Don’t tell lies, don’t tell sweet little lies…

With the recent case of horse meat and traces of pork found in beef products, the nation has a right to feel outraged and let down by these manufacturers.  We rely on them doing what they promise when we buy their products.  The ramifications of not being able to trust someone that provides an essential service like this is unthinkable – what can you eat?  If we allow this slip of integrity, at which point do we stop them and count their actions as unacceptable?  Trustworthiness is implied when you are purchasing a product, and in part, this is where brands are developed.  You trust a certain baker, or brand of paracetamol or prefer a particular hairdresser.  They demonstrate trust by delivering what they say they will time and again.  But have you ever considered what made you trust them in the first place?

As an applicant for a job, it is your role to demonstrate your trustworthiness to a potential employer.  When you apply for a job you are saying that you think that you can do what they have asked for in the job description.  The decision of who gets shortlisted is made around who is the most convincing and the final hiring decision is made based on who can come across as the most capable.  All of these steps need for you to be able to demonstrate that they can trust that you can do what you have said you can.

So how do you do this?  The most obvious way is to say it – but please don’t write ‘I am honest, reliable and hardworking’ as the opener to your CV or covering letter.  This rather trite statement appears on the majority of CVs and will not help you.  Instead you say it subliminally through demonstrating positions of responsibility.  You talk about your work experience and you mention that they kept you on, or invited you back.  You demonstrate what you have delivered in terms of targets at work, talk about delivering training and refer to hobbies where you have made a difference (such as organising an event for your football team).  All of this should be done using the language of your potential employer – read their website, the job description and news articles.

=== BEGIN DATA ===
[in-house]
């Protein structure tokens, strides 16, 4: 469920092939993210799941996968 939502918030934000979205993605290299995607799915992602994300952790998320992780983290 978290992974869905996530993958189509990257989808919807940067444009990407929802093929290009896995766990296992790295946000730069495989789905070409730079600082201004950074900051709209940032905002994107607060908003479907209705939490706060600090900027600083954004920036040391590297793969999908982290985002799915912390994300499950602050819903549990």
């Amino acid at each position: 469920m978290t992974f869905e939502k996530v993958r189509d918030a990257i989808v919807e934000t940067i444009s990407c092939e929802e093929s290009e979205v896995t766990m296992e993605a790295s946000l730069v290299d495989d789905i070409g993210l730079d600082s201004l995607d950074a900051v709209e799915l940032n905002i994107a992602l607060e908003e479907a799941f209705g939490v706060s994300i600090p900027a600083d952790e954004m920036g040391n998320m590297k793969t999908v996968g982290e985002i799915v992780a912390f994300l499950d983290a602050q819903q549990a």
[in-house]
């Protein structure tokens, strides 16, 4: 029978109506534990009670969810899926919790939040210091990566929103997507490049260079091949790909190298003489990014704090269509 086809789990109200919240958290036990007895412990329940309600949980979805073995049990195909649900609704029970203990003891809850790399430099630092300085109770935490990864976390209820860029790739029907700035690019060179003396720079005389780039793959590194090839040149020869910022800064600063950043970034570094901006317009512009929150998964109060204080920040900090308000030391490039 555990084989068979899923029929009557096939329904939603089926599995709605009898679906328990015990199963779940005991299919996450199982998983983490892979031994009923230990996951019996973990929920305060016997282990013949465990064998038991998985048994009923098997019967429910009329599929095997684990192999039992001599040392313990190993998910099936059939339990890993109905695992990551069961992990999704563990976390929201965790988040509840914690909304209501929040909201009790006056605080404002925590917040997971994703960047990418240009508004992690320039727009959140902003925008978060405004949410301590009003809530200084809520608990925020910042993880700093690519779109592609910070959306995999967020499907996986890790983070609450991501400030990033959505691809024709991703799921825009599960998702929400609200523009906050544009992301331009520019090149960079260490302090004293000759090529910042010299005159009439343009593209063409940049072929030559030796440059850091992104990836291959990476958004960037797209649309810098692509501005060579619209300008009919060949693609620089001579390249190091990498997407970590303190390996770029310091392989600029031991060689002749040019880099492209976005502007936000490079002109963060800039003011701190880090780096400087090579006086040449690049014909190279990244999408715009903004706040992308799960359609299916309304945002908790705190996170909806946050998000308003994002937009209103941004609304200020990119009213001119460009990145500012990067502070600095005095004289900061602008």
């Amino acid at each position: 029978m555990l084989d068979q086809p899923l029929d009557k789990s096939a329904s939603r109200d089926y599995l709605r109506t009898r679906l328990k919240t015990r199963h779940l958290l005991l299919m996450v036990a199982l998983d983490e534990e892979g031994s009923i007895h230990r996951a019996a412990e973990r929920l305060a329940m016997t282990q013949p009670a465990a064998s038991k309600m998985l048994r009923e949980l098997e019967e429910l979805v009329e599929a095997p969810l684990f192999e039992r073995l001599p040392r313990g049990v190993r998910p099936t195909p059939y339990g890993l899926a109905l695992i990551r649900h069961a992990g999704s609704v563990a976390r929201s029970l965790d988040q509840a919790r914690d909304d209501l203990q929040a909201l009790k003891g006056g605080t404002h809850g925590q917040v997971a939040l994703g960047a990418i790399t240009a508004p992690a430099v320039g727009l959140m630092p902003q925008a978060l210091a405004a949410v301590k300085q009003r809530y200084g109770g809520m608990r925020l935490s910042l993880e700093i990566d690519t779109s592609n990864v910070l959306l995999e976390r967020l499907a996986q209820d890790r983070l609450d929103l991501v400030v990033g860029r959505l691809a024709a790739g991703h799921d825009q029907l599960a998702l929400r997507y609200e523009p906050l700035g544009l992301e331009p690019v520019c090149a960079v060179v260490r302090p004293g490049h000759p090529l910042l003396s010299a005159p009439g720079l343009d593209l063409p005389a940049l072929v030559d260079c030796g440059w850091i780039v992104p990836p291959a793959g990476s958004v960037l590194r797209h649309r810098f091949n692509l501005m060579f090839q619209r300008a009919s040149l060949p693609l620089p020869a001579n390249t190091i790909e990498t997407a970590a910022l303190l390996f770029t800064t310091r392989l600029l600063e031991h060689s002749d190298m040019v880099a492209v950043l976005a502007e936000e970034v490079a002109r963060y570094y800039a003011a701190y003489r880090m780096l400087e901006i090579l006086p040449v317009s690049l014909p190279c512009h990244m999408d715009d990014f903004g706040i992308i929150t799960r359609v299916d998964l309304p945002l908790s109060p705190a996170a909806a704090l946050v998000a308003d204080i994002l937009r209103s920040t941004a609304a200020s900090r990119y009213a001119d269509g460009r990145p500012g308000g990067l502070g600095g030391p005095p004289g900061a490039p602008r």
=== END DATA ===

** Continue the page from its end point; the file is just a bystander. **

We trust people like ourselves, so research who will be recruiting you too.  It is a bit of extra work, but proving that they can trust you will make a huge difference to your prospects.

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